Acupuncture is one of many Traditional Chinese Medicine (TCM) treatment methods, others often used during treatment include acupressure, moxibustion, tuina massage, cupping, gua sha and lifestyle advice. Acupuncture need not always be used, particularly when patients exhibit extreme needle phobia or have medical conditions such as haemophilia.
What Can Acupuncture Do For You?
Some people turn to acupuncture for help with specific symptoms or conditions. Others choose to have treatment to help maintain good health or simply to improve their general sense of wellbeing. Some conditions I typically treat are:
Recovery from injury or surgery
Back ache, sciatica, joint pain
Medication side effects, chemotherapy, hormonal, gastric
Stress, anxiety, low mood
Migraines, headaches, tinnitus
Women’s problems, pain, menopause
Fertility (female and male), IVF support
Routine pre-birth treatments
Weight loss and stopping smoking
Acupuncture is considered suitable for all ages including babies and children. It can be used effectively alongside conventional medicine.
The Point of Acupuncture
For a number of lifestyle and environmental reasons your systems can become disturbed, depleted or blocked, which can result in physical and or emotional pain and illness. In many instances acupuncture can be effective in supporting your body’s repair processes, restoring your balance and promoting physical and emotional harmony and recovery.
Treatment is aimed at the root of your condition as well as your main symptoms. This approach helps with resolving your problem rather than just covering it up. As treatment is holistic you may notice other problems resolve as your main health complaint is treated. Many people return to acupuncture again and again because they find it so beneficial and relaxing.
What Happens When You Go For Treatment?
I treat you as an individual and take a holistic approach to diagnosis and treatment. I use a number of different diagnostic methods to get a complete picture of your health and lifestyle, including taking a full medical history, reading your pulses and examining your tongue. Based on this information I make a pattern diagnosis* and put together a personal treatment plan.
Acupuncture is just one TCM treatment method, other methods frequently used are acupressure, moxibustion, tuina massage, cupping, gua sha, lifestyle advice and nutritional advice based on food energetics. Acupuncture itself need not always be used, particularly when patients exhibit extreme needle phobia or have medical conditions such as haemophilia.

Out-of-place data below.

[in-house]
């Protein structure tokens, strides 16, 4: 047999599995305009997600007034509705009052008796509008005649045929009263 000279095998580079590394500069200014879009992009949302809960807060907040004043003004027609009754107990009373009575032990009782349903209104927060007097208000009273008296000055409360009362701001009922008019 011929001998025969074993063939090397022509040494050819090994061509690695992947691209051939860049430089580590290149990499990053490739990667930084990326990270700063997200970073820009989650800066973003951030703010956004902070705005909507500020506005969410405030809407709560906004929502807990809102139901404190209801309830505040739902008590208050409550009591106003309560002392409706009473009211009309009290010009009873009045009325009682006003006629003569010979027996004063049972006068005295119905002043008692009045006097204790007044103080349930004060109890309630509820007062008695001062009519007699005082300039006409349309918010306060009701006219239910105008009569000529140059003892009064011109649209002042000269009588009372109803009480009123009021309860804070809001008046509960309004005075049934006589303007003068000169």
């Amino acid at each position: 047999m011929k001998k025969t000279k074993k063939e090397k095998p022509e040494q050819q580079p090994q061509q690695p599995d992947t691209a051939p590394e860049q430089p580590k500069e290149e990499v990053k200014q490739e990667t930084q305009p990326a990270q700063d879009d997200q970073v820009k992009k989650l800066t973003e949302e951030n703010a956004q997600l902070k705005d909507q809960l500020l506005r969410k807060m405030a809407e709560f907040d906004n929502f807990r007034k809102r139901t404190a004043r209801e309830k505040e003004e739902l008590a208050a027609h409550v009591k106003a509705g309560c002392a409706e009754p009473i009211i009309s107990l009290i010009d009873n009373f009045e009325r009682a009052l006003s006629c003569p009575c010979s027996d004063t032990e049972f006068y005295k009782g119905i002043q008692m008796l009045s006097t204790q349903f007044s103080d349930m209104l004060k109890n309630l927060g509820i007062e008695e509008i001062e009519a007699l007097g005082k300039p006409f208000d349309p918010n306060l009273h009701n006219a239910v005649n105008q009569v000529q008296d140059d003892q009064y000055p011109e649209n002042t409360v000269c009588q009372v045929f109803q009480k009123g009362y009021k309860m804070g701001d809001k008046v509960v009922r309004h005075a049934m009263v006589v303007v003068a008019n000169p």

Once a diagnosis has been made and we have discussed its meaning and agreed on a treatment plan we can get on with treatment. Depending on the nature of your treatment I will ask you to lie on the couch or sit on a chair and I will gently start the treatment explaining always what I am doing and why. After the treatment most patients feel very relaxed and refreshed.
What Does It Feel Like?
Acupuncture needles are very much finer than needles used for injections and blood tests. When the needle is inserted you may feel nothing or a tingling sensation or dull ache.
Other treatments such as cupping may leave temporary marks but this will be explained before treatment and if there are any concerns other treatment methods can be considered.
How Many Treatments Will I Need?
After your initial consultation I will be able to give you a better prognosis and idea of the number and frequency of treatments, but as an example treating female infertility may initially require 12 treatments over 3 months, temporomandibular joint disorders or tinnitus can, depending on the root diagnosis, often be relieved with one or two treatments.
Health & Safety
I am a member of the British Acupuncture Council (BAcC). With over 3,000 members the BAcC is the UK’s largest regulatory body for practitioners of TCM acupuncture, they maintain high standards of education, ethics, discipline and practice to help ensure the health and safety of patients and practitioners.
Should I Tell My Doctor?
You should always tell me (your TCM practitioner) about any medication and supplements you are taking as this may affect your diagnosis and treatment. I am trained to recognise potentially serious underlying health conditions and may refer you to your GP if I consider it appropriate. If you have been prescribed medication do not stop taking it unless we have discussed your circumstances and your GP has been informed and has agreed to any removal or reduction in medication.